crypto Utility routines for encrypting and decrypting data.
crypto/rijndael Optimized ANSI C implementation of AES. (Not used by the vault, by default.)
crypto/gladman Brian Gladman's AES implementation in assembler for processors compatible with the Pentium family. (This is the default implementation used by the vault.)
decrypt User programs to decrypt data from the vault.
des DES implementation in i386 assembler. (Not used by the vault, by default.)
doc APV documentation and sample system configuration files.
dump User program to encrypt data.
listen User program to read data from network.
pilot Scripts for running the APV.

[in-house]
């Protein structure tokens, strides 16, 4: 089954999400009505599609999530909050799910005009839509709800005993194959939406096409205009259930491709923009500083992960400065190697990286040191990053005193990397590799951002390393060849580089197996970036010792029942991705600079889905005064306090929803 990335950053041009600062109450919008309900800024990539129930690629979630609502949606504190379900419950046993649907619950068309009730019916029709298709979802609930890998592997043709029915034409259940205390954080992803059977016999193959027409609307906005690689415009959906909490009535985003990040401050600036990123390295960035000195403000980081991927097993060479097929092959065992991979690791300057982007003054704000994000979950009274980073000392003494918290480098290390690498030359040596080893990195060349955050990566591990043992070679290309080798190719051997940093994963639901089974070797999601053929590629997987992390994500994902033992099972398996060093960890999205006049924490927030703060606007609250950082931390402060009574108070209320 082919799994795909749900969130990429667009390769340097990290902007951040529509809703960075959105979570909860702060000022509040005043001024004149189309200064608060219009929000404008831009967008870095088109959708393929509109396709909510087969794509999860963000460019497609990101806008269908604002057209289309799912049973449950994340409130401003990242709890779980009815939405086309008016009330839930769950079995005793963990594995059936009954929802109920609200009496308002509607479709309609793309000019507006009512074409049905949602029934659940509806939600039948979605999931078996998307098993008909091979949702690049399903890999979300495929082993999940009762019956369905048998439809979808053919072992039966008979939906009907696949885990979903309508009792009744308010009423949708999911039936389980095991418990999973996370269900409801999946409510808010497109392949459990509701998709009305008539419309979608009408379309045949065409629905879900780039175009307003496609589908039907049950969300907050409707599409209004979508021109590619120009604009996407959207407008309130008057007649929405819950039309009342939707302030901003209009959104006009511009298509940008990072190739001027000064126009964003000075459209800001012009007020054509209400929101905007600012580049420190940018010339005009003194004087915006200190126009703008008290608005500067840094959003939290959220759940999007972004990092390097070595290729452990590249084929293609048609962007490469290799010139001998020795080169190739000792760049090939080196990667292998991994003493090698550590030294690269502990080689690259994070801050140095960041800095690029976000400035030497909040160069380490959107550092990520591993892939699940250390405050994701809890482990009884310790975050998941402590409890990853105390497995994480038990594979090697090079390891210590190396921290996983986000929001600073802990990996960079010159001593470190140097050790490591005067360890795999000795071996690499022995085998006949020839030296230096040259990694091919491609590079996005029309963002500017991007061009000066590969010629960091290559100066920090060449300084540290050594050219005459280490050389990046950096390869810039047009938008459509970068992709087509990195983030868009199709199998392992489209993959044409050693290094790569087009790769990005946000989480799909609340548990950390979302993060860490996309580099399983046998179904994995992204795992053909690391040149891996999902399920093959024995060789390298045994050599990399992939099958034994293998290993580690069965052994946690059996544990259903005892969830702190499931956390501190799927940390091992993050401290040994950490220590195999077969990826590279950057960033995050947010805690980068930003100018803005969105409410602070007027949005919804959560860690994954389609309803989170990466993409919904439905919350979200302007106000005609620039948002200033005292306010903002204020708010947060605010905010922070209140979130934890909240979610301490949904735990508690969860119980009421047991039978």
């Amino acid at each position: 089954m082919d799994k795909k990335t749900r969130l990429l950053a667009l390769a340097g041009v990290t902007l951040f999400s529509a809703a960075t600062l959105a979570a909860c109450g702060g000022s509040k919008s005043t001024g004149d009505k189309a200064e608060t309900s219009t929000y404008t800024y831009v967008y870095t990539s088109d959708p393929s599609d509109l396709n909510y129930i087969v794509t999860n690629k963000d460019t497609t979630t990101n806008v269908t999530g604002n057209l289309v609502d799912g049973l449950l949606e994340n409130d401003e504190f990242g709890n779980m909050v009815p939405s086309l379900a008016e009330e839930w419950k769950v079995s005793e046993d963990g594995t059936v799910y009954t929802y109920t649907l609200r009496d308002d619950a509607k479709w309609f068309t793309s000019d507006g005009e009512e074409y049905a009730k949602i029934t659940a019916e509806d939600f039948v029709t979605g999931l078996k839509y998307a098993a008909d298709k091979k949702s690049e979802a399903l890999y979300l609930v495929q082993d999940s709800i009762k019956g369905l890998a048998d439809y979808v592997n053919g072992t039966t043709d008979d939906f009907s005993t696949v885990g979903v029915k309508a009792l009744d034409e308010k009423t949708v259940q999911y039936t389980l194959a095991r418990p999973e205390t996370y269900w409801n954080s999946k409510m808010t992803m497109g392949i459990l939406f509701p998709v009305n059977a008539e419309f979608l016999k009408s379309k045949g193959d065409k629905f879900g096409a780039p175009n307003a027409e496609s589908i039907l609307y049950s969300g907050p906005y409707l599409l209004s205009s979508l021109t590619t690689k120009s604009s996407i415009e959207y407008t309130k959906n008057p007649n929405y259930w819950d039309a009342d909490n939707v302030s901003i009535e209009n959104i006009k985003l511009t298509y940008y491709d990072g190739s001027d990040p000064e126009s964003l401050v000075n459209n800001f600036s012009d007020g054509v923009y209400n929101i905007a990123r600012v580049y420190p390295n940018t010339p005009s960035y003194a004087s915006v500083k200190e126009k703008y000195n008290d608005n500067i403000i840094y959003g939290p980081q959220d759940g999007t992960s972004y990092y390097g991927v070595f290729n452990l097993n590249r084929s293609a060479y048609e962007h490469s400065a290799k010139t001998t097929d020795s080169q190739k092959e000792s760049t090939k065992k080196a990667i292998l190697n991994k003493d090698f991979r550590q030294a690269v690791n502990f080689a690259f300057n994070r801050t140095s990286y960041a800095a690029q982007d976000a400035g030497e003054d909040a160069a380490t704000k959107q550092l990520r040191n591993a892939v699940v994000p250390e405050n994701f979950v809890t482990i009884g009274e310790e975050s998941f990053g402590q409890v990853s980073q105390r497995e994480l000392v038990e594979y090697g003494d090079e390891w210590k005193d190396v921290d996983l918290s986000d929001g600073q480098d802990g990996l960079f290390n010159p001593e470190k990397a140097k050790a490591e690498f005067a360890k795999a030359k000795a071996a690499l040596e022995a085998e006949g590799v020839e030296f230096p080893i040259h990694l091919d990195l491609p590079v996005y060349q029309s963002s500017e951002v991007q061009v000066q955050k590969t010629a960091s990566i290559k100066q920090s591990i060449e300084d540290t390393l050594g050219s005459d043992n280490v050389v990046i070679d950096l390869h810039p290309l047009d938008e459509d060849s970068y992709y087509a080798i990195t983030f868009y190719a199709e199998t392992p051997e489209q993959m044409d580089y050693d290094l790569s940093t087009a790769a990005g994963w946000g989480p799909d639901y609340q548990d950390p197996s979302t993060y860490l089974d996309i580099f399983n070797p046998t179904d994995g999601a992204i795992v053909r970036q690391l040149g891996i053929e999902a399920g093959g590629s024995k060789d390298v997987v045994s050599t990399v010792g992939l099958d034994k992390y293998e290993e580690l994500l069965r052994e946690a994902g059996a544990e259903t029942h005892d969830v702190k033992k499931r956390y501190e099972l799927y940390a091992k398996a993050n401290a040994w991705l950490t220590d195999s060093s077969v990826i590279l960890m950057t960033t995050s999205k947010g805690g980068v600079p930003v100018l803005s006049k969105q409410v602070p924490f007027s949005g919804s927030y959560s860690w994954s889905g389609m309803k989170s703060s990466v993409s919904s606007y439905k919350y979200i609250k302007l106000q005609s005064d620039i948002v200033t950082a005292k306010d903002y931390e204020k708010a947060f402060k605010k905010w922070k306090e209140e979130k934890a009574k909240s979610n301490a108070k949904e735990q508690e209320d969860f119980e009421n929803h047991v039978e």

sys APV Open/FreeBSD kernel modifications
util Utility functions and programs.

Building a modified Linux Kernel

We assume that you know how to patch, build and install a new kernel, configure and install modules, and so forth.

The vault has been tested on Linux kernel versions 2.4.16 and 2.4.17; other kernel versions may work, but kernels earlier than 2.4 almost certainly will not.

First, you must download and apply an appropriate version of the SCSI media changer patch from http://bytesex.org/changer.html. The patches for kernel versions 2.2.15 and 2.4.6 are included in the tar file for version 0.16 of the SCSI media changer package. You'll need the user-level programs in this package later. There are patches for later kernel levels at http://bytesex.org/patches. Obtain and apply the appropriate patch for your kernel. We used version 0.18 of the kernel driver patch found here. This step must be completed before proceeding to the kernel configuration step below.